White Star" from Barrel Rider Games and +James Spahn.
BRG had made a name for itself publishing classes for "Basic" era D&D/Labyrinth Lord which is how I discovered them. Recently James has made the switch with some very successful products for Swords & Wizardry. In particular he released the White Box Omnibus to much acclaim.
White Star is a similar quality effort, but represents a serious step up in terms of quality and content from his previous efforts. This is immediately obvious in terms of the quality of the cover art, but the interior really lives up (and beyond) that first impression.
White Star is Space Opera viewed through an old-school RPG lens. So think Star Wars. Not the series of movies really, but just the first 1977 movie.
Starting with the basics the book is 132 pages, two pages of cover art, two blank pages and one page of OGL. As usual BRG is very permissive with the content of the books. So this amounts to 128 pages of content (127 + OGL). Not a bad deal really.
The book is divided up as expected. Chapters on Attributes, Character Classes and Races (more on this in a bit), Equipment, Game Play, and Combat. These chapters are more or less similar to what you might find in S&W White Box. Not a copy, but a re-write to accommodate the style and tone of the book. The remaining chapters cover the important topics of SciFi; Starship Combat, Gifts and Meditations, Aliens and Creatures, and Advanced Equipment. There are also chapters on The White Star Campaign, Interstellar Civil War and Kelron Sector, and the Second Battle of Brinn.
As my friend, Greg Littlejohn says, "just enough meat on the bones, yet room on the plate to add some nice sides." That is 100% true.
Character Classes and Races
The classes of White Star are simple enough to cover a variety of character archetypes. The classes include Aristocrat (think Princess Leia or Paul Atreides), Mercenary (Boba Fett, nearly every movie in the 80s), Pilot (Han Solo), and Star Knight (Luke). There are also two race as classes, the Alien Brute (lots of examples), Alien Mystic (Yoda) and Robot. Each class is 10 levels and presented in the same format as S&W. So one could easily move classes back and forth between the two games with ease.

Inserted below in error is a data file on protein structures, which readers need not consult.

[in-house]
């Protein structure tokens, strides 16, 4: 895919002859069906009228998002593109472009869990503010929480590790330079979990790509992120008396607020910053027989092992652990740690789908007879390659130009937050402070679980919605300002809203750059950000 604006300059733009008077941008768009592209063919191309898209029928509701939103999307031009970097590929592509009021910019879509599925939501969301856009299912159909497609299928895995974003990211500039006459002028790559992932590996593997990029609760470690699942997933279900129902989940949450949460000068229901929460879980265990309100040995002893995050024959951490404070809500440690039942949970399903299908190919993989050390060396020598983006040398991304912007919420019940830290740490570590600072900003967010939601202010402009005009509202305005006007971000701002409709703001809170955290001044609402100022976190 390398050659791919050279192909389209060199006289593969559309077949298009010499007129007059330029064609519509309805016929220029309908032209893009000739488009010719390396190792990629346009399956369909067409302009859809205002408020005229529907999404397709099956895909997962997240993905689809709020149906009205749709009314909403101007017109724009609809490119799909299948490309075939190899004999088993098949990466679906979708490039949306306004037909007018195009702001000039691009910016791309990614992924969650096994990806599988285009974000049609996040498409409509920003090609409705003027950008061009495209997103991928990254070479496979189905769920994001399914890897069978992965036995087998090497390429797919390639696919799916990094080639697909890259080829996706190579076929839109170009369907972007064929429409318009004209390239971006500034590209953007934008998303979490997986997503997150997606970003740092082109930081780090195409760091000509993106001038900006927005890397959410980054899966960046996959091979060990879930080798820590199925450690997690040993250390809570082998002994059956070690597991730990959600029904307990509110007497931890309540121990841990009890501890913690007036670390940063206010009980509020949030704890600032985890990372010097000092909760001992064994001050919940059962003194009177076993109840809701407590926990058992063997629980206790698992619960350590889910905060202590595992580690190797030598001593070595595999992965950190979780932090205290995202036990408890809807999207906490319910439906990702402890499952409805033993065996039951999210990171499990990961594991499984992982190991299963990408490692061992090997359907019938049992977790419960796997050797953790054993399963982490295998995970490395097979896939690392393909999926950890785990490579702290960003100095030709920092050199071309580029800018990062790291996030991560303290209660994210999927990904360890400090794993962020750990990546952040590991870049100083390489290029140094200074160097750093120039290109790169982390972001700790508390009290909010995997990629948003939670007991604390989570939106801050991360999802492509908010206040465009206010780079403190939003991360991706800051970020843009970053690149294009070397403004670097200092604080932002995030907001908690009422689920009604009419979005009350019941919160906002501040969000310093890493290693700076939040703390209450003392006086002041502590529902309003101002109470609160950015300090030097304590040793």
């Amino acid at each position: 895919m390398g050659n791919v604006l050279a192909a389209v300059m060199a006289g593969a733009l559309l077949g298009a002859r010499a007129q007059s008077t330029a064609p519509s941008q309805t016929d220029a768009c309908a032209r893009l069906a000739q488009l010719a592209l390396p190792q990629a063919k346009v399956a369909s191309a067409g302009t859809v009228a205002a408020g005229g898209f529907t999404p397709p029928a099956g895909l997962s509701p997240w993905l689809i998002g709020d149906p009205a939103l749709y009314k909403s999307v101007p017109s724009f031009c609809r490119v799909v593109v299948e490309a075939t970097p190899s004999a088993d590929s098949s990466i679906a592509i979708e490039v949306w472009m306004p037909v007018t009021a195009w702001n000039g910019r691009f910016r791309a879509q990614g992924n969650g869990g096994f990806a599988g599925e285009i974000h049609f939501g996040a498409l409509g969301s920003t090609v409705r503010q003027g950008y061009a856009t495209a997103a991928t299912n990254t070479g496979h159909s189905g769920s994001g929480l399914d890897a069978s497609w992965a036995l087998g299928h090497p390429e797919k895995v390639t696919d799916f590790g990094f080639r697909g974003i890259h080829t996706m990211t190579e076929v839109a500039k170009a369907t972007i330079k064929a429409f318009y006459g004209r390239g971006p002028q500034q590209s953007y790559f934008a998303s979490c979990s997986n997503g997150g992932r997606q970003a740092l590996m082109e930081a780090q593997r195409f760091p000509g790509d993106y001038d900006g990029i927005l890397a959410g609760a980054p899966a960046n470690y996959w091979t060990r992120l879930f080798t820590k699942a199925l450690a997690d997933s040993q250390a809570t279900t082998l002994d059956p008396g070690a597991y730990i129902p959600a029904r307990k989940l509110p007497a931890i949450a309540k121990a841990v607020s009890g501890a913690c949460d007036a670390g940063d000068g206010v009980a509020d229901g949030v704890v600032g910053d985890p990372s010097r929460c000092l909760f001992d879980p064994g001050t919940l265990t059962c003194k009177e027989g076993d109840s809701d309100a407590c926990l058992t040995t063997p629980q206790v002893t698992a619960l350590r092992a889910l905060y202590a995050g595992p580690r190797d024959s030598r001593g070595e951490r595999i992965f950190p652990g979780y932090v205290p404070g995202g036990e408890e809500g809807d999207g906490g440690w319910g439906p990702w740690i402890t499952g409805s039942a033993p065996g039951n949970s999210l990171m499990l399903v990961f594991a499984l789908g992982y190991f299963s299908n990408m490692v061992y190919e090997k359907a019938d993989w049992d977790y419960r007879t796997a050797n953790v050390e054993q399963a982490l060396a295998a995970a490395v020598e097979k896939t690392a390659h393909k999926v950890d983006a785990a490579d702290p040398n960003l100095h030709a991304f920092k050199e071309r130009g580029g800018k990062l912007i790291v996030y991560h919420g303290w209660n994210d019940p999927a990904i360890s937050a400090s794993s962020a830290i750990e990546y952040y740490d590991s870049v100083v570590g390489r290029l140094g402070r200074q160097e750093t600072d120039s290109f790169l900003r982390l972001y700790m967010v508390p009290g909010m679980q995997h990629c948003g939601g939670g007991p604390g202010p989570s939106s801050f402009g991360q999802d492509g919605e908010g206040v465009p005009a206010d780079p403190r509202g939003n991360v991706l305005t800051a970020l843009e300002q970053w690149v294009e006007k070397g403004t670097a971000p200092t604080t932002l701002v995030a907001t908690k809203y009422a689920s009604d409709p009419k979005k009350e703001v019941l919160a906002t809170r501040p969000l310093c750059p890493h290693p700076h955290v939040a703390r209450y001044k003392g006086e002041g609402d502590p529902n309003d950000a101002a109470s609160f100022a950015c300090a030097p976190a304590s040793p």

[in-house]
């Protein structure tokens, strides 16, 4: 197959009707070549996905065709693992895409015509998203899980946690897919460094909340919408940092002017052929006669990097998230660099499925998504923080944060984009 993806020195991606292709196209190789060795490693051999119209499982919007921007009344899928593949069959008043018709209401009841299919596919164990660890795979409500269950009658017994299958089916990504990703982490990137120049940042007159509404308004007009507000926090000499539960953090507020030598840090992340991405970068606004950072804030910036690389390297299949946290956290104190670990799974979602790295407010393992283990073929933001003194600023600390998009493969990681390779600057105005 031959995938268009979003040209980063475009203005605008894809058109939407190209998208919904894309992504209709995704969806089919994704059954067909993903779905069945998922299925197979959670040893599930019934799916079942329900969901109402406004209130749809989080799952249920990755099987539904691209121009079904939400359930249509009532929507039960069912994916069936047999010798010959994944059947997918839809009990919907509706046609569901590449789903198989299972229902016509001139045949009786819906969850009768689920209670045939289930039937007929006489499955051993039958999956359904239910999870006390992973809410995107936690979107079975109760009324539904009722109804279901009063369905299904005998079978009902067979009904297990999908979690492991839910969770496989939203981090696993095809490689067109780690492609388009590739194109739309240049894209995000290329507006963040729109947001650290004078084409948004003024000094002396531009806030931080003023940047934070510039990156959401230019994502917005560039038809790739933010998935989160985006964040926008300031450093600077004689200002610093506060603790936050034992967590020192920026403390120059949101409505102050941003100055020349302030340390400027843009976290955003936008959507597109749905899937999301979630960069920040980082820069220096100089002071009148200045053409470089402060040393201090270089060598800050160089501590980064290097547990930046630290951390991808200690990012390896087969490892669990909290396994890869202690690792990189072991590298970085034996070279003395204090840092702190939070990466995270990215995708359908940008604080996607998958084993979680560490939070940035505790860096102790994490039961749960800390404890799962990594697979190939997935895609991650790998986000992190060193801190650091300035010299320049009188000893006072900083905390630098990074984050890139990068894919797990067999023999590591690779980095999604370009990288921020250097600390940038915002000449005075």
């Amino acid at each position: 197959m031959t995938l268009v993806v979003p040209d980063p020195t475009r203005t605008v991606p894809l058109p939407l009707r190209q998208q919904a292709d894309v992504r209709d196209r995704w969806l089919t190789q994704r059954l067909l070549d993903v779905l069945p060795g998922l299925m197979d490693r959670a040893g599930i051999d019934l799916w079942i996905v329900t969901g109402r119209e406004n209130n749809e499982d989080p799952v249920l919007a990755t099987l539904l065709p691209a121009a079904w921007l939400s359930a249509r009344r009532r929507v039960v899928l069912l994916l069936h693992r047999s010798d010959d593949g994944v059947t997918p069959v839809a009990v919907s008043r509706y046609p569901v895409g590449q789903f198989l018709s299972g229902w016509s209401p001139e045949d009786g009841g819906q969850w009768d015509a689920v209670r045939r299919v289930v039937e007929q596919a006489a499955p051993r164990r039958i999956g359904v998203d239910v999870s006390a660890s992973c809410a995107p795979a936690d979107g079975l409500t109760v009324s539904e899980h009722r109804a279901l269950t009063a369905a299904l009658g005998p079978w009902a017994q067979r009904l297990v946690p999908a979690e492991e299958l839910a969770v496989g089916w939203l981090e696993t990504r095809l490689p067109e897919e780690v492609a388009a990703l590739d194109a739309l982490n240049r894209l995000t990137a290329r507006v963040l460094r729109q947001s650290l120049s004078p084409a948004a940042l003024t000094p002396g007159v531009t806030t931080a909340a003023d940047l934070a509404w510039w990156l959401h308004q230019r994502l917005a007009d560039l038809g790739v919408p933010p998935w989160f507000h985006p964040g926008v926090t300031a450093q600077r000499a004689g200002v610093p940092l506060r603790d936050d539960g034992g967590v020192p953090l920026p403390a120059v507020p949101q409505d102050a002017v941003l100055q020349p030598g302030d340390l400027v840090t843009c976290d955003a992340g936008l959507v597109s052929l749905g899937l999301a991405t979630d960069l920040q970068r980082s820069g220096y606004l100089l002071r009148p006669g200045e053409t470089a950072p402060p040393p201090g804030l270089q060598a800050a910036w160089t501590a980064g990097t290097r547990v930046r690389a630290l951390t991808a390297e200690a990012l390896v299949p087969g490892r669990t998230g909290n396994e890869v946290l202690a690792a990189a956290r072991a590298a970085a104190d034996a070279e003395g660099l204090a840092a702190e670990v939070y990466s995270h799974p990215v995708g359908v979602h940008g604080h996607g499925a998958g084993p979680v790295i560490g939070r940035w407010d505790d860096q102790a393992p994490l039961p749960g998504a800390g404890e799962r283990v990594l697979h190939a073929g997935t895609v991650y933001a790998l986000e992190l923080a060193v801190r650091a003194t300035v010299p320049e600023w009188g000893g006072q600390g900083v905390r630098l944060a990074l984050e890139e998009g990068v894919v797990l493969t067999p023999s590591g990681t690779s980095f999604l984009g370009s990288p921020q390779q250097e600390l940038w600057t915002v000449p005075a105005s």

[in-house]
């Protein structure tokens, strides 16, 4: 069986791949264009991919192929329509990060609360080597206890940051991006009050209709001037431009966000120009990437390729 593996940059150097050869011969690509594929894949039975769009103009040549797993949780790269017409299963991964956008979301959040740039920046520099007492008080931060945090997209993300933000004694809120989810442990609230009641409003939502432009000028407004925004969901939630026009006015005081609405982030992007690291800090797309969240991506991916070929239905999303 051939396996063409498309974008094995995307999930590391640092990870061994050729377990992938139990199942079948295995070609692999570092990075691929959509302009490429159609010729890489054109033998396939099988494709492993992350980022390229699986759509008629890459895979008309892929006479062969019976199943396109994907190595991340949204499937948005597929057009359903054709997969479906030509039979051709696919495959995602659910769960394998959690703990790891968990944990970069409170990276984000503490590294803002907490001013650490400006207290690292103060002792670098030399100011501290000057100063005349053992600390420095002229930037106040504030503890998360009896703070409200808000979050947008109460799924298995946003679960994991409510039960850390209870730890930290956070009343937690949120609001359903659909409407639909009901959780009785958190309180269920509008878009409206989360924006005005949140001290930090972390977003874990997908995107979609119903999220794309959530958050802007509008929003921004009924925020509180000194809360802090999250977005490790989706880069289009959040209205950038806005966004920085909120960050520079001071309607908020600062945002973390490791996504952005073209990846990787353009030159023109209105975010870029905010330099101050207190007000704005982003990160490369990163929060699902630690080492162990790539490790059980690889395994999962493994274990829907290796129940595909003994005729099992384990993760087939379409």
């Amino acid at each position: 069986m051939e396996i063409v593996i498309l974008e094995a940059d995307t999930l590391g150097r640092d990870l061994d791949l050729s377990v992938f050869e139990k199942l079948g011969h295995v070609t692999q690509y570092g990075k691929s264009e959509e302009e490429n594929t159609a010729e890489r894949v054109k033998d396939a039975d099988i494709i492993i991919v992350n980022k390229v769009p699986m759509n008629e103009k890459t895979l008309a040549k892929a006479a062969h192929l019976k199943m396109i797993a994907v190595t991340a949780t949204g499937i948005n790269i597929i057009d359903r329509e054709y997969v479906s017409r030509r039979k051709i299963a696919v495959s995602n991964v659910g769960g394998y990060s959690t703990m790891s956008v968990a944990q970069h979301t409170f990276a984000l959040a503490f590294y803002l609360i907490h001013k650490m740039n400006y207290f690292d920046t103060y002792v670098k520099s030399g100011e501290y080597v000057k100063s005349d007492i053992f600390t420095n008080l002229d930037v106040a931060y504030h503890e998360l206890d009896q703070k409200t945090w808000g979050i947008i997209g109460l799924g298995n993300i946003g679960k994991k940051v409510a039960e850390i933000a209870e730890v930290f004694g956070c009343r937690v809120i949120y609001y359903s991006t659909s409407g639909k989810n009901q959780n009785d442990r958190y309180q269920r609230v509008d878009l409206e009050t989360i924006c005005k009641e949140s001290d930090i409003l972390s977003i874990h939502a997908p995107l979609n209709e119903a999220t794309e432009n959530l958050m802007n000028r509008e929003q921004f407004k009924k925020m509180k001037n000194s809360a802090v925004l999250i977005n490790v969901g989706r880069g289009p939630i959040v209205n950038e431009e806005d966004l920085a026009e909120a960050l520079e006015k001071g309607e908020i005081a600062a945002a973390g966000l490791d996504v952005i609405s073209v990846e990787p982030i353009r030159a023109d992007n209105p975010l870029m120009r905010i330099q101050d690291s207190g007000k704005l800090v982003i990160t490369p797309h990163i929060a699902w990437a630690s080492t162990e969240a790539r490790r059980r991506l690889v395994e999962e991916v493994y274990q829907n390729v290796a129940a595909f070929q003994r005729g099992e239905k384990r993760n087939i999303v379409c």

The chapters on Starship Combat and Alien Creatures are really the star here. Starship combat of course can be easily ported over to S&W as ship combat. But there are a lot of really cool nuggets here. It is also one of the chapters where the pure "Star Wars"ishness of the book fades a bit into some "Star Trek".
Alien Creatures covers a wide variety aliens. Nearly everything is here; Borg, Greys, Fluffy aliens, the lot. Since everything is S&W compatible you can move anything back and forth from S&W to White Star. This little feature opens up thousands of creatures to WS.
Gifts and Meditations covers the magical-like powers used by Star Knights and Mystics. Many of these are re-skinned spells. You could add more powers as spells, but only carefully. Some spells are not entirely appropriate for a sci-fi setting.
The last three chapters cover roughly a White Star campaign universe. The Kelron Sector is given some detail. Enough to get you going and enough to give you a good idea of what is going and where you can take it your own. If you watched any Sci-Fi in the 70s or 80s then you will recognize a lot of the pastiche here.
What can I say about White Star? It is one of the best Sci-Fi games I have picked up. The more and more I play, the more and more I like level and class based systems for space opera. It seems right to me somehow. I think it is because I discovered Star Wars and D&D right around the same time and to me they always go together.
IF I had one criticism it would be I would prefer Sword and Wizardry Complete rules or Labyrinth Lord. But that is weak-sauce on my part really. I could convert it if I wanted. I can say it would be perfect for my "Greyhawk 3000" game I want to do.